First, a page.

• “Sound – Track”
  • “Soundtrek”

2. Check for names with similar pronunciations.

For example, if your proposed business name includes the word “Wah”, try also checking for:

  • “Wa”
  • “Hwa”
  • “Hua”

 3. Check for names which are in a different sequence.

For example, if your proposed business name is “Bags Big and Small”, try also checking for:

  • “Bags Small and Big”
  • “Big and Small Bags”
  • “Small and Big Bags”

4. Check for names with similar meanings as your proposed business name.

For example, if your proposed business name is “Red Fashion”, try also checking for:

  • “Red Boutique”
  • “Red Apparel”

After you have run the search, the entity search system will return a list of businesses with names that are identical or similar to your proposed business name (if any) for you to view.

When deciding whether your proposed business name is similar to the name of another business entity, you may disregard the following (see section 2 of the Business Names Registration (Identical Names) Regulations 2015 for the full list):

(a) “the”

This is where the word “the” is the first word of the business name.

(b) Suffixes relating to what kind of legal entity the business is, such as:

  • “Private” or “Pte”
  • “Limited” or “Ltd”
  • “Limited Liability Partnership” or “LLP”
  • “Sendirian” or “Sdn”
  • “Berhad” or “Bhd”

(c) The following words/expressions where they appear at the end of the name:

  • “.com”
  • “.sg”
  • “company” or “and company”
  • “corporation”
  • “Incorporated”
  • “Asia” or “Asia Pacific”
  • “International”
  • “Singapore”
  • “South Asia” or “South East Asia”
  • “Worldwide”

(d) The plural version of the name;

(e) The type and case of letters (i.e. uppercase or lowercase), spacing between letters, and punctuation marks.

What about Registering Business Names that are Similar (but Not Identical) to Other Already Registered Business Names?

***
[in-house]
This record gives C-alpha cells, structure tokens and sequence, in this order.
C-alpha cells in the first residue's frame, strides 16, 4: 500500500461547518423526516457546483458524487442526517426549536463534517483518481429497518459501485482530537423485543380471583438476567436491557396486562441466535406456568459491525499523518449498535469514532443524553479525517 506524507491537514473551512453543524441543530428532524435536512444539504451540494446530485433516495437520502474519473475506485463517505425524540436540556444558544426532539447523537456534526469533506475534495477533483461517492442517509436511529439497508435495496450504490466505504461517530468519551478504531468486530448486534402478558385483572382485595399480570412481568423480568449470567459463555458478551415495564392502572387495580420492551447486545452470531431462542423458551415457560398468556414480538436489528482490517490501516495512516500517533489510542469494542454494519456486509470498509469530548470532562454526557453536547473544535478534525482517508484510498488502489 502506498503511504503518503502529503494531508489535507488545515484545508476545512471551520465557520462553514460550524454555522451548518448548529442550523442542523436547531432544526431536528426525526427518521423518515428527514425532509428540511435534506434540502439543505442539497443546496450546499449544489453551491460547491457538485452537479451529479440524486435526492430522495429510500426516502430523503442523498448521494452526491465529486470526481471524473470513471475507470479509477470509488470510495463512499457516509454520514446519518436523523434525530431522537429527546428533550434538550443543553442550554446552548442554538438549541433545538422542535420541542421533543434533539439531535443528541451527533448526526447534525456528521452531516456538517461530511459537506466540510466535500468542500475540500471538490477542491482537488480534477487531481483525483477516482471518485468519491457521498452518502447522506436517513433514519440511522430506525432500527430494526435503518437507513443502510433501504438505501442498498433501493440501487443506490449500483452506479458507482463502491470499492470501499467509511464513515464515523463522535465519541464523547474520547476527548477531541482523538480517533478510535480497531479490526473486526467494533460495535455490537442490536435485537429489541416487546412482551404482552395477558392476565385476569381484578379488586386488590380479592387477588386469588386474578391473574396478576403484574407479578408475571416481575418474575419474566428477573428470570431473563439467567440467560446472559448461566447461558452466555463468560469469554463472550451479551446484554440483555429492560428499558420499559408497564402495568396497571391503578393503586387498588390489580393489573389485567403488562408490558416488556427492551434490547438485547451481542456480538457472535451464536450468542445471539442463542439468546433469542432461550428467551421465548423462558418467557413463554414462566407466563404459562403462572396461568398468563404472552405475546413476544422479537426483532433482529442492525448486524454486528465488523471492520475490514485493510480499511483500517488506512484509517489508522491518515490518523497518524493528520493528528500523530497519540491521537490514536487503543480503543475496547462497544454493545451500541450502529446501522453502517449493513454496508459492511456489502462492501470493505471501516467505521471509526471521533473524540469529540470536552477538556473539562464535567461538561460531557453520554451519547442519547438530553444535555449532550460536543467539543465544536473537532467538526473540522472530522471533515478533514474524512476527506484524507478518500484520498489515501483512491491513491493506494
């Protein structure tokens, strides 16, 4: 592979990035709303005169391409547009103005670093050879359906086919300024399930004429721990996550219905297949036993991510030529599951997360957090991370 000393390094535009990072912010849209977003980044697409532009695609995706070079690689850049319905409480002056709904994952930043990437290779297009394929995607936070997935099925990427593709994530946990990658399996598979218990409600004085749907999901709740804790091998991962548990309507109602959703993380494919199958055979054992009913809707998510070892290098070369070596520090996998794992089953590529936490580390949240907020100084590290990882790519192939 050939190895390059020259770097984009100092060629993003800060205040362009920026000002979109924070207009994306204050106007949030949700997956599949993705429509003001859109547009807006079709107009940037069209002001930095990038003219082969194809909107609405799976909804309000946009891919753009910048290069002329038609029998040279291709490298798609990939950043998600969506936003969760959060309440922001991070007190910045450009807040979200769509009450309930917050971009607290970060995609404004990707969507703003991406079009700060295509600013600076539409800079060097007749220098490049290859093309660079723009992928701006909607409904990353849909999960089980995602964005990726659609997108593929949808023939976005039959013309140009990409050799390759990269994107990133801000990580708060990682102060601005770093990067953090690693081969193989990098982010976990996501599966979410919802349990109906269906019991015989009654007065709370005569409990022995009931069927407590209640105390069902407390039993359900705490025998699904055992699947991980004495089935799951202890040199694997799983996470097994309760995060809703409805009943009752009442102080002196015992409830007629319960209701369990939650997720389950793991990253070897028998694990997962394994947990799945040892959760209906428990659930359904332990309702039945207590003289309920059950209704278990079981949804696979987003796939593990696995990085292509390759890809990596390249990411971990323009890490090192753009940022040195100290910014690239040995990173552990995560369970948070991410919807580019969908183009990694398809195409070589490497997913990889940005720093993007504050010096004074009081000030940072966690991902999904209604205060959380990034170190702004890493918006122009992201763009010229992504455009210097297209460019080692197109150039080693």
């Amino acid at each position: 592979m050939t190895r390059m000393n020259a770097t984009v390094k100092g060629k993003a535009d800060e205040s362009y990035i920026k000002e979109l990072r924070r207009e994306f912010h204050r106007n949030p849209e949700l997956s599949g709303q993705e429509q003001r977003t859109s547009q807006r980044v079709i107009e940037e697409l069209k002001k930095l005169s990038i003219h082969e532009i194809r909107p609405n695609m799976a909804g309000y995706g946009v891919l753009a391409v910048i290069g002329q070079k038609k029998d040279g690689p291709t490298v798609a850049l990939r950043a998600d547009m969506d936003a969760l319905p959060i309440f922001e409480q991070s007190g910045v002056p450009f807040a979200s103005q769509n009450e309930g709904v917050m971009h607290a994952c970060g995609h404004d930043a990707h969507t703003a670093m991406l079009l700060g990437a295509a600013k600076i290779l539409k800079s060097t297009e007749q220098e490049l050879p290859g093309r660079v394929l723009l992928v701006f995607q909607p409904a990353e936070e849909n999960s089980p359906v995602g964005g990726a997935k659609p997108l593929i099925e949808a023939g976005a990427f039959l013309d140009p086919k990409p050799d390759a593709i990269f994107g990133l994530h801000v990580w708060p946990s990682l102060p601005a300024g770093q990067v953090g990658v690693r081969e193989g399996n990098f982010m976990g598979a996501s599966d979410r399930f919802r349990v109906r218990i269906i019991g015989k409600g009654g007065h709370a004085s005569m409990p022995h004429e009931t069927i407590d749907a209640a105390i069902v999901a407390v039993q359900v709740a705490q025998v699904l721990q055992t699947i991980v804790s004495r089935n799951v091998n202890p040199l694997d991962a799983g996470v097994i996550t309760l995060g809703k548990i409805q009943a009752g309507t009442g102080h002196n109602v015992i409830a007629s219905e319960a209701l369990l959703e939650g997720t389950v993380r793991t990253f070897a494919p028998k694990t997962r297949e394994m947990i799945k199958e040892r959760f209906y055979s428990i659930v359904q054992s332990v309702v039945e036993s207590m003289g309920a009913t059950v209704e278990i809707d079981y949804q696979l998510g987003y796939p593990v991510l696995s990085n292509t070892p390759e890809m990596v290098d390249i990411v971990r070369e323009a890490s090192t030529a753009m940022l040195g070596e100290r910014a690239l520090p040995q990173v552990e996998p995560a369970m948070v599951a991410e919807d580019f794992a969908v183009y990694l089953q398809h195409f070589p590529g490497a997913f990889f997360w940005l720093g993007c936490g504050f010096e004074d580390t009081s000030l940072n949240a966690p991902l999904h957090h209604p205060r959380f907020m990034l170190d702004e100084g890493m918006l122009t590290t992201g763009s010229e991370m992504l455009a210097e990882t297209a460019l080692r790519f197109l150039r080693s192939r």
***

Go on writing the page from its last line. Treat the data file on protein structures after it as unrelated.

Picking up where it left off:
By now, you might have noticed that while the law prohibits the registration of identical names, there is a chance that ACRA will still approve the registration of a business name similar to the name(s) of an existing business(es). Hence, you may be tempted to choose a business name that is similar to the name of an existing business.

Be careful however, as this may put yourself at risk of being sued for the tort of passing off. This may occur if the other business (whose name is similar to the business name you want to register) thinks that you are trying to imitate their business, and pass off your business as theirs. Read more about the tort of passing off here.

You’ve Decided on Your Business Name! What’s Next?

After deciding on your business name, you should also consider protecting it by registering it as a trade mark. There are many benefits of doing so, such as getting the exclusive right to use your business name in relation to the goods/services which it is registered under. Find out how to trade mark your business name here.

Choosing a good business name is clearly not that straightforward. You may have spent ages coming up with a name which you think is perfect for your brand, only to find that ACRA will not approve its registration. This is especially if the name has already been taken.

If you need legal advice on choosing an ACRA-approved business name in Singapore, feel free to get in touch with one of our corporate and commercial lawyers.